Early Warning System upgrade to be installed in the British Virgin Islands
The Government of the Virgin Islands will be financing the re-establishment and upgrade of a Territory-wide Multi Hazard Early Warning System to the tune of $1.5 million.
Following the passage of hurricanes Irma and Maria in 2017, an allocation of approximately half a million dollars was spent as part of the 100 day rehabilitation plan to re-establish critical elements of the system. This included the purchase of six sirens, 18 weather stations, five seismic units, five encoders and 100 smart radios, which have now been installed at all schools throughout the territory.
An additional $900,000 was allocated in the Rehabilitation and Reconstruction Loan (RRL) to upgrade the networks and expand the coverage.
Director of Projects in the Ministry of Finance, Dr Drexel Glasgow who is serving as the project co-ordinator for the implementation of the RRL activities, said that the Projects Unit has so far been able to secure most of the equipment.
These, he said, included an additional five weather stations, an extensive array of emergency telecommunications equipment, 250 radio data systems receivers, AM and FM transmitters, amateur radio equipment, satellite communications units, an additional nine sirens, five strong motion sensors to record earthquake activities, two tidal gauges to be installed at Gun Creek on Virgin Gorda and Cane Garden Bay on Tortola, and emergency broadcast units to connect all radio stations operating in the territory.
Dr Glasgow explained that the extent of the network is directly related to the geographical spread of the islands and the type of hazards that can affect the territory. He went on to explain that there is an urgent need for these systems to be in place to monitor activities and to provide immediate warning to residents and visitors.
He added: “We understand the extent of the work that is needed to monitor the various types of hazards that can affect us, but more importantly, we are aware that we have a responsibility to be able to provide immediate warning and notification to our people, no matter where they are living throughout the territory.”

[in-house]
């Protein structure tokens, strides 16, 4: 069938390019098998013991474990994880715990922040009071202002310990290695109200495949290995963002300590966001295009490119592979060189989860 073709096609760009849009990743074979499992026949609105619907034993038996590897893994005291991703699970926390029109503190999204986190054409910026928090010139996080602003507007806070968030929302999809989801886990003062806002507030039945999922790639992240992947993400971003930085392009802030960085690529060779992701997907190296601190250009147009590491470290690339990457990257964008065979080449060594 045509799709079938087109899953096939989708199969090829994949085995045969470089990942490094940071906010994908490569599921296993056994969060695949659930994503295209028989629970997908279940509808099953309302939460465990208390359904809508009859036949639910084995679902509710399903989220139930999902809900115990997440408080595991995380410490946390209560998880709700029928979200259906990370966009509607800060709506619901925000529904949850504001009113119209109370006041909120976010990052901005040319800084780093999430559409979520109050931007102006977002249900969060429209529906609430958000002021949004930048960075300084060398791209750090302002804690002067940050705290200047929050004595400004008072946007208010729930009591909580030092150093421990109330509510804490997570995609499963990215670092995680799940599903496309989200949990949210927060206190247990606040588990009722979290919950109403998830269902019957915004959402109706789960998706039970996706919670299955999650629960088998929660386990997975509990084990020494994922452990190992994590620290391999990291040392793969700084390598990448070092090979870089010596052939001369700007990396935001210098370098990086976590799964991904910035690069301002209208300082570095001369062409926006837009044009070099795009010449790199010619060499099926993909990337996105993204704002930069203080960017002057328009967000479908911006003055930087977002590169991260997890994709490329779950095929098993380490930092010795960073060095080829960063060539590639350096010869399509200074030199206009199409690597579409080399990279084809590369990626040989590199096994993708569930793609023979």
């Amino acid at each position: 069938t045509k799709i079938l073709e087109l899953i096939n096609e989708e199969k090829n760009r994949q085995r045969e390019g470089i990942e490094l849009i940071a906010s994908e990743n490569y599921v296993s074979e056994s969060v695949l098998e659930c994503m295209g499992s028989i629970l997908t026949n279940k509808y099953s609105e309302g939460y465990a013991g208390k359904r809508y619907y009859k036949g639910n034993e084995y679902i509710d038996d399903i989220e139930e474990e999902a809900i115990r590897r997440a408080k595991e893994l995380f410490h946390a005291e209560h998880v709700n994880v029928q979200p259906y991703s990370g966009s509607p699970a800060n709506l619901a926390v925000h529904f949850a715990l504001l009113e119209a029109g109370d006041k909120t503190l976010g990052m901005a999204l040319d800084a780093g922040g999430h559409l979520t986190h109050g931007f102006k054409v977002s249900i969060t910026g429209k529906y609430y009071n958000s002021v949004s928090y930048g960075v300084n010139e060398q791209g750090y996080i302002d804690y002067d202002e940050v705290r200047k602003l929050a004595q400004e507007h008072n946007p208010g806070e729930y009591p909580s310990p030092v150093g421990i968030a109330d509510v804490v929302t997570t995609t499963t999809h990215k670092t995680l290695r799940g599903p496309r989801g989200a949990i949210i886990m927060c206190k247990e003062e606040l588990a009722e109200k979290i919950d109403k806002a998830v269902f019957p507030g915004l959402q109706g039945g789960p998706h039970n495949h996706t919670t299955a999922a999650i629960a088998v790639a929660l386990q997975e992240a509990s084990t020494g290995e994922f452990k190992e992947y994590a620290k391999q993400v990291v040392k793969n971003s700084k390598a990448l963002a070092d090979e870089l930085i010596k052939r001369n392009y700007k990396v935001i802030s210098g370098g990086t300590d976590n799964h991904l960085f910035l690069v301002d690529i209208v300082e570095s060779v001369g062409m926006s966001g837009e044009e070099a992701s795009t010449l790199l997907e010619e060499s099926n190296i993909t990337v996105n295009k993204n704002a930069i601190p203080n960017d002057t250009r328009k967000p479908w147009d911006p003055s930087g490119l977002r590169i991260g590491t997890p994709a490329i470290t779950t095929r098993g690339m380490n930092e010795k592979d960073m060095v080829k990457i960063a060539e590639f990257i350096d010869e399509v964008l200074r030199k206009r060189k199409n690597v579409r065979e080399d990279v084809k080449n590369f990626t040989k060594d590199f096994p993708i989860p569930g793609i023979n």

The expansive network will reach beyond the four main islands as at the end of this project; the Department of Disaster Management (DDM) will have installed nearly 400 sites with some form of communication, through the support of the RRL.
The project is part of the extensive Readiness Plan that was presented to the National Disaster Management Council on March 28, 2019. The installation, upkeep and maintenance of the system is being carried out by public officers within the DDM and supported by a number of technical departments including the Department of Information Technology and the Telephone Services Management Unit.
Dr Glasgow noted that these departments have demonstrated that they have the technical capacity, knowledge and skills to guide the procurement of these units and to carry out the installation works required. “We must recognise and acknowledge the tremendous investment that has been made in training public servants to be able to design and maintain these types of networks. With the support of telecommunication providers and media outlets we will be in a much better position than we were prior to the impacts from Hurricanes Irma and Maria,” he concluded.
Multi Hazard Early Warning Systems (MHEWS) are well recognised as a critical life-saving tools expected to provide: Detection, monitoring and forecasting hazards; analysis of risks involved; and dissemination of timely warnings and activation of emergency plans to prepare and respond. The DDM is building the new network using the guidelines established by the World Meteorological Organisation (WMO) Disaster Risk Reduction Services Division.
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